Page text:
Sprung!

Yes, it’s been a while.  A few of my loyal readers (there are a few) have been asking what’s going on.  Well, I’m here to tell you.

Winter.  That’s what’s been going on.  And I believe this winter has been going on for almost 42 months.

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But as predicted in my last post, the inevitable has happened.  Spring.

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I’ve never been happier to have muddy boots.  Snow Mountain is eroding and the gardens are almost bare. We’ve been trenching some waterways for the melting snow to run.  It’s been helping keep water away from the house and our walkways somewhat clean.  Until we grade the property and seed our lawn later this year, the mud will be an ever-present companion.

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Having said that, the ground is slowly firming up – at least where we need it to be.  And more importantly, the food gardens are clearing up, too.  Hopefully, if the weather stays nice, the ground will dry out sufficiently for us to plant a few things.

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As soon as the ground is workable, we can plant out the onions and leeks we started a few weeks ago.  They’re coming along nicely under our grow lights – as are the broccoli, cauliflower, peppers, tomatoes, cabbage, kale and kohlrabi.  Soon we’ll be starting the squash and cucumber seeds as the risk of frost will have to be completely passed before they can be planted out.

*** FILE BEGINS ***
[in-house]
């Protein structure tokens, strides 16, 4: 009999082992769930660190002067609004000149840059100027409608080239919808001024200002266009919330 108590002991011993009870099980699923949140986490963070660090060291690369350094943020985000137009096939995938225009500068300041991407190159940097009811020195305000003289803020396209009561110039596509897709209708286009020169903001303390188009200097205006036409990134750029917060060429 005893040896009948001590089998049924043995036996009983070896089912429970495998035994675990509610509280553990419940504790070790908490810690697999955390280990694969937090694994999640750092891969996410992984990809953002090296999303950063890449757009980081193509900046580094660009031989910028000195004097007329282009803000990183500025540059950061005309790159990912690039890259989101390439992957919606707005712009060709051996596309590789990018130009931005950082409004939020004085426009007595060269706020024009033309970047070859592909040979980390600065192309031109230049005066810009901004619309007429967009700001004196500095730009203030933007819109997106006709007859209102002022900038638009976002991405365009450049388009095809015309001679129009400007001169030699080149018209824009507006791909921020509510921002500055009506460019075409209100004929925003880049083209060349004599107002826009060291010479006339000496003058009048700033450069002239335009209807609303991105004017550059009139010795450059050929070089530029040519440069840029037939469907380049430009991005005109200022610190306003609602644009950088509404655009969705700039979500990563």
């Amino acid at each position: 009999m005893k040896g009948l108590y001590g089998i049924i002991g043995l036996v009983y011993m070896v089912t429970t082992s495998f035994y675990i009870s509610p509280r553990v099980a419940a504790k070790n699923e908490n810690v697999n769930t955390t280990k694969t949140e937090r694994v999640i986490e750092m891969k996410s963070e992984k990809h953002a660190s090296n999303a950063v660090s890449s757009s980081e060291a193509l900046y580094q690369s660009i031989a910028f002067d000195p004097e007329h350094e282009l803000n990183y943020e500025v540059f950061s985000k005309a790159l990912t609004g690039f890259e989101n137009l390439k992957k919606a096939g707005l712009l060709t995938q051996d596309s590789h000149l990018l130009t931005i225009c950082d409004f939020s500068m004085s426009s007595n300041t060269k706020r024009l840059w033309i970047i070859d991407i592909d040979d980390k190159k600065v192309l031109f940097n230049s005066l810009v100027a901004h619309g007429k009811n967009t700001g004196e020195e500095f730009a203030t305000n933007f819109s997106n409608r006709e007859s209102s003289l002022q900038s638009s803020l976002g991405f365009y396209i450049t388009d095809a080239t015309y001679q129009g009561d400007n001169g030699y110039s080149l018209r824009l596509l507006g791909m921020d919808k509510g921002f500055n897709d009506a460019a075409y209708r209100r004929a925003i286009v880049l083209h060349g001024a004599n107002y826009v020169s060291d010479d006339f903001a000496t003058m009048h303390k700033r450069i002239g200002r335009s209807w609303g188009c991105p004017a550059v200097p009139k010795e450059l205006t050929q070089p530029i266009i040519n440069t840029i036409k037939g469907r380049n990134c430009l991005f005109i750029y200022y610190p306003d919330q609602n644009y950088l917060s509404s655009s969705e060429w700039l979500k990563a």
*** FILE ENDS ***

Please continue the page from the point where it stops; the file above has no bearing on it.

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The chickens have been enjoying some new-found-freedom since they’ve been confined in their coop for the duration of the winter.  Our effort to catch the resident weasel has been fruitless.  For the chickens protection, we kept them inside the coop until the past couple of weeks.

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With the weather warming and other food opportunities present, we’re taking our chances that the weasel will leave them alone.  While there was snow on the ground, we could see his tracks throughout the barn.  I’m sure he’s been keeping the mouse population in check and with the arrival of the migratory birds, hopefully it will have it’s choice of sparrows, starlings and pigeons – all of which have taken residence in our barn loft.

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So that’s what’s happening around the homestead.  On another note, we’re in the midst of the second work-layoff this winter.  Earlier the year, the mussel harvesters couldn’t get onto the ice because of the copious amount of snow .  Now the issue is the deteriorating ice conditions.  Ice harvesting isn’t an option now so the fishermen are just waiting for the ice to clear enough to launch the boats.